© 2017

Econophysics and Capital Asset Pricing

Splitting the Atom of Systematic Risk


Table of contents

  1. Front Matter
    Pages i-xvi
  2. The First Generation: Addressing Markets Up and Down

    1. Front Matter
      Pages 1-1
    2. James Ming Chen
      Pages 31-45
  3. The Second Generation: The Strange Charm of Volatility and Correlation

    1. Front Matter
      Pages 47-47
    2. James Ming Chen
      Pages 65-86
    3. James Ming Chen
      Pages 87-98
    4. James Ming Chen
      Pages 99-124
  4. The Third Generation: Truth and Beauty in Cash-Flow and Discount-Rate Effects

    1. Front Matter
      Pages 125-125
    2. James Ming Chen
      Pages 127-138
    3. James Ming Chen
      Pages 139-173
    4. James Ming Chen
      Pages 175-187
    5. James Ming Chen
      Pages 189-211
    6. James Ming Chen
      Pages 213-237
    7. James Ming Chen
      Pages 239-274
  5. Back Matter
    Pages 285-287

About this book


This book rehabilitates beta as a definition of systemic risk by using particle physics to evaluate discrete components of financial risk. Much of the frustration with beta stems from the failure to disaggregate its discrete components; conventional beta is often treated as if it were "atomic" in the original Greek sense: uncut and indivisible. By analogy to the Standard Model of particle physics theory's three generations of matter and the three-way interaction of quarks, Chen divides beta as the fundamental unit of systemic financial risk into three matching pairs of "baryonic" components. The resulting econophysics of beta explains no fewer than three of the most significant anomalies and puzzles in mathematical finance. Moreover, the model's three-way analysis of systemic risk connects the mechanics of mathematical finance with phenomena usually attributed to behavioral influences on capital markets. Adding consideration of volatility and correlation, and of the distinct cash flow and discount rate components of systematic risk, harmonizes mathematical finance with labor markets, human capital, and macroeconomics.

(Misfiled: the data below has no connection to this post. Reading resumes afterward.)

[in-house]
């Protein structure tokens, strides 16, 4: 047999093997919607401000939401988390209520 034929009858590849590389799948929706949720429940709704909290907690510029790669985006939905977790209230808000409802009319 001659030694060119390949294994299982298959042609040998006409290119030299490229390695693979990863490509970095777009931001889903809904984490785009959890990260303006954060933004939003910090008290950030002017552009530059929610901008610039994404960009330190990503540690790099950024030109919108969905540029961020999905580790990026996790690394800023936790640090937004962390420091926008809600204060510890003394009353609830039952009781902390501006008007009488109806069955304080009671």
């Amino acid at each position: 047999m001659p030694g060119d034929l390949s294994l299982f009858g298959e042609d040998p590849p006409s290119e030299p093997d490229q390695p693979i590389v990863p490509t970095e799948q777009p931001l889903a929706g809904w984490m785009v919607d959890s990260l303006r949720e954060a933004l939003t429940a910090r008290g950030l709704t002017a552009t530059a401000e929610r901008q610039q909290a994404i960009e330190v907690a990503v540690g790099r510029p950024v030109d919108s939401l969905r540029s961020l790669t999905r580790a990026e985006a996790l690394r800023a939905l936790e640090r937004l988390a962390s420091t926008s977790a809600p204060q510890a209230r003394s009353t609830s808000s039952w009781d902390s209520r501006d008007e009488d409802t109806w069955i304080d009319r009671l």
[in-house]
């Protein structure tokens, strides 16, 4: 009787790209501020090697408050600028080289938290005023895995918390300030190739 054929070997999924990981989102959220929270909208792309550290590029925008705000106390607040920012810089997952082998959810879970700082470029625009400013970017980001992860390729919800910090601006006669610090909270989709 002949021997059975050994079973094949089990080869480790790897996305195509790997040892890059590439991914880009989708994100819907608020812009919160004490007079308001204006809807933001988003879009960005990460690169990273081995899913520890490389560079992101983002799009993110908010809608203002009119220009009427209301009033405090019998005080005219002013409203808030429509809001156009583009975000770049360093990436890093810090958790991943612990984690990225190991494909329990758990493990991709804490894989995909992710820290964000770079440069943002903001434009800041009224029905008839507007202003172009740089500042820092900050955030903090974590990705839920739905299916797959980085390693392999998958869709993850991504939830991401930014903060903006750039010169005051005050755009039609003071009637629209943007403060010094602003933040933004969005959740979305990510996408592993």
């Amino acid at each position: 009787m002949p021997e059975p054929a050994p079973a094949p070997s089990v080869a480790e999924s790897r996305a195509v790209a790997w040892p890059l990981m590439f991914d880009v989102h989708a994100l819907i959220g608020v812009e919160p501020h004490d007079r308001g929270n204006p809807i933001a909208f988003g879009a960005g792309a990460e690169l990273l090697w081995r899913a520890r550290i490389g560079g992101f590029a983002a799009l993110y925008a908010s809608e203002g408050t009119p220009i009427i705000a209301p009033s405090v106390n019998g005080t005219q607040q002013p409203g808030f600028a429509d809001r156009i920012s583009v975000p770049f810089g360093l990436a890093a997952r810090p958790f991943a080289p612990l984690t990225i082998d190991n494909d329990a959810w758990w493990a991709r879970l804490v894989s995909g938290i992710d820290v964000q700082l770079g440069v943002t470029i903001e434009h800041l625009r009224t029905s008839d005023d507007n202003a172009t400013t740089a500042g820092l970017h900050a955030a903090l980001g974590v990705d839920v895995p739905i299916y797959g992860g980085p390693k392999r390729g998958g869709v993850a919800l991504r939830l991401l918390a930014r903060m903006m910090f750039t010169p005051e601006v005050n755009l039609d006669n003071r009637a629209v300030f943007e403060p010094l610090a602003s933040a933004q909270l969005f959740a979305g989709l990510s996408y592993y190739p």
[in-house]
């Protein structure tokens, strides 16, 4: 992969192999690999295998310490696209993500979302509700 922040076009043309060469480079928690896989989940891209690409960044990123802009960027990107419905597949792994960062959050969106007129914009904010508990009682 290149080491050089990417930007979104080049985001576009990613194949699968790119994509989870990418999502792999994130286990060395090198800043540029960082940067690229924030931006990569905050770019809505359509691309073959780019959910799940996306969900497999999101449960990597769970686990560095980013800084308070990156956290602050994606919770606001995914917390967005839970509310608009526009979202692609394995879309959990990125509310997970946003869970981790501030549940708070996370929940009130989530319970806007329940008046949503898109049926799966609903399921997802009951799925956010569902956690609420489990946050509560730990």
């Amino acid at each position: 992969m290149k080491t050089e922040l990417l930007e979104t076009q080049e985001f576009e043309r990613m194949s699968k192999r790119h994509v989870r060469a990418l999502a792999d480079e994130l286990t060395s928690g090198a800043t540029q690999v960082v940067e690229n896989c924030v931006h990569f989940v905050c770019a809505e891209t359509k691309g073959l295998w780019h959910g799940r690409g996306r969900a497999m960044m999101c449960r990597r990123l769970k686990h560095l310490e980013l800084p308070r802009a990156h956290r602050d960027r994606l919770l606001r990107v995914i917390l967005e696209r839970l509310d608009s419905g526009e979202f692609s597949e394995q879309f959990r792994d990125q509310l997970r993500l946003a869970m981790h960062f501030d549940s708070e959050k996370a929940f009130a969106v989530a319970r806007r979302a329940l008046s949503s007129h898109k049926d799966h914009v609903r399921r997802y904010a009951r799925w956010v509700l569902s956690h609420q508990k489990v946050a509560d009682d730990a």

quantum chromodynamics quarks behavioral portfolio theory SP/A theory baryons Fama-French three-factor model Bowman's risk-return paradox equity premium puzzle

Authors and affiliations

  1. 1.College of LawMichigan State UniversityEast LansingUSA

About the authors

James Ming Chen holds the Justin Smith Morrill Chair in Law at Michigan State University, USA. His books, Disaster Law and PolicyPostmodern Portfolio Theory, and Finance and the Behavioral Prospect cover a broad range of issues concerning extreme events and risk management, from natural to financial disasters. He is of counsel to the Technology Law Group of Washington, DC; a public member of the Administrative Conference of the United States; and an elected member of the American Law Institute. A magna cum laude graduate of Harvard Law School and a former editor of the Harvard Law Review, Chen also served as a clerk to Justice Clarence Thomas of the Supreme Court of the United States.

Bibliographic information


“The book is more suitable for market practitioners than for financial mathematicians since the mathematical description is relatively well known. It can, however, shed new light on the well-known and widely used CAPM and maybe motivate some practitioners to adopt more accurate models of capital asset pricing. Therefore I recommend this book for readers who have not encountered econophysics yet and who are not familiar with advanced mathematical models of asset pricing.” (Jan Korbel, Mathematical Reviews, October, 2019)